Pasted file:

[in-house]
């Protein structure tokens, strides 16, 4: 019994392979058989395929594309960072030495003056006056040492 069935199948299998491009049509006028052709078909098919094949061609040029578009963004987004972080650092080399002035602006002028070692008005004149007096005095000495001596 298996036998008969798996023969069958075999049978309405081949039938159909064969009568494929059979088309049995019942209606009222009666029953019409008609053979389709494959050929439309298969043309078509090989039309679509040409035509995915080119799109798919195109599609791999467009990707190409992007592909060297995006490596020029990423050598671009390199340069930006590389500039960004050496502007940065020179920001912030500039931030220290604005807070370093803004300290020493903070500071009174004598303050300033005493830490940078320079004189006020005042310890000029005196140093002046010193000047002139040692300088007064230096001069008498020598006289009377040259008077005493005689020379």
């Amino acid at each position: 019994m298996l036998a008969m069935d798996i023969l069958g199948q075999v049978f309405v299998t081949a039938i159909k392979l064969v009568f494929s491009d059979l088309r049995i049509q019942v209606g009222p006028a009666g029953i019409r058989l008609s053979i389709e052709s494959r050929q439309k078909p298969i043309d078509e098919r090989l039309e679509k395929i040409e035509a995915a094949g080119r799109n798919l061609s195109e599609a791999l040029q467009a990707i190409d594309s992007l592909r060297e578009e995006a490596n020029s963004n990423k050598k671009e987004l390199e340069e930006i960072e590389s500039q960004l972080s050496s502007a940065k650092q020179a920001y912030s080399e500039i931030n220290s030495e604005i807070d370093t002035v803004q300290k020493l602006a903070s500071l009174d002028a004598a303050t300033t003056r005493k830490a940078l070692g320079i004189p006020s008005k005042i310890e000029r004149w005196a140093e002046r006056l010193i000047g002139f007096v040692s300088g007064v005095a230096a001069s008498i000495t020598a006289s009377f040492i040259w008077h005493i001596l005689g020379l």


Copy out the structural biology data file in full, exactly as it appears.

[in-house]
């Protein structure tokens, strides 16, 4: 019994392979058989395929594309960072030495003056006056040492 069935199948299998491009049509006028052709078909098919094949061609040029578009963004987004972080650092080399002035602006002028070692008005004149007096005095000495001596 298996036998008969798996023969069958075999049978309405081949039938159909064969009568494929059979088309049995019942209606009222009666029953019409008609053979389709494959050929439309298969043309078509090989039309679509040409035509995915080119799109798919195109599609791999467009990707190409992007592909060297995006490596020029990423050598671009390199340069930006590389500039960004050496502007940065020179920001912030500039931030220290604005807070370093803004300290020493903070500071009174004598303050300033005493830490940078320079004189006020005042310890000029005196140093002046010193000047002139040692300088007064230096001069008498020598006289009377040259008077005493005689020379």
């Amino acid at each position: 019994m298996l036998a008969m069935d798996i023969l069958g199948q075999v049978f309405v299998t081949a039938i159909k392979l064969v009568f494929s491009d059979l088309r049995i049509q019942v209606g009222p006028a009666g029953i019409r058989l008609s053979i389709e052709s494959r050929q439309k078909p298969i043309d078509e098919r090989l039309e679509k395929i040409e035509a995915a094949g080119r799109n798919l061609s195109e599609a791999l040029q467009a990707i190409d594309s992007l592909r060297e578009e995006a490596n020029s963004n990423k050598k671009e987004l390199e340069e930006i960072e590389s500039q960004l972080s050496s502007a940065k650092q020179a920001y912030s080399e500039i931030n220290s030495e604005i807070d370093t002035v803004q300290k020493l602006a903070s500071l009174d002028a004598a303050t300033t003056r005493k830490a940078l070692g320079i004189p006020s008005k005042i310890e000029r004149w005196a140093e002046r006056l010193i000047g002139f007096v040692s300088g007064v005095a230096a001069s008498i000495t020598a006289s009377f040492i040259w008077h005493i001596l005689g020379l």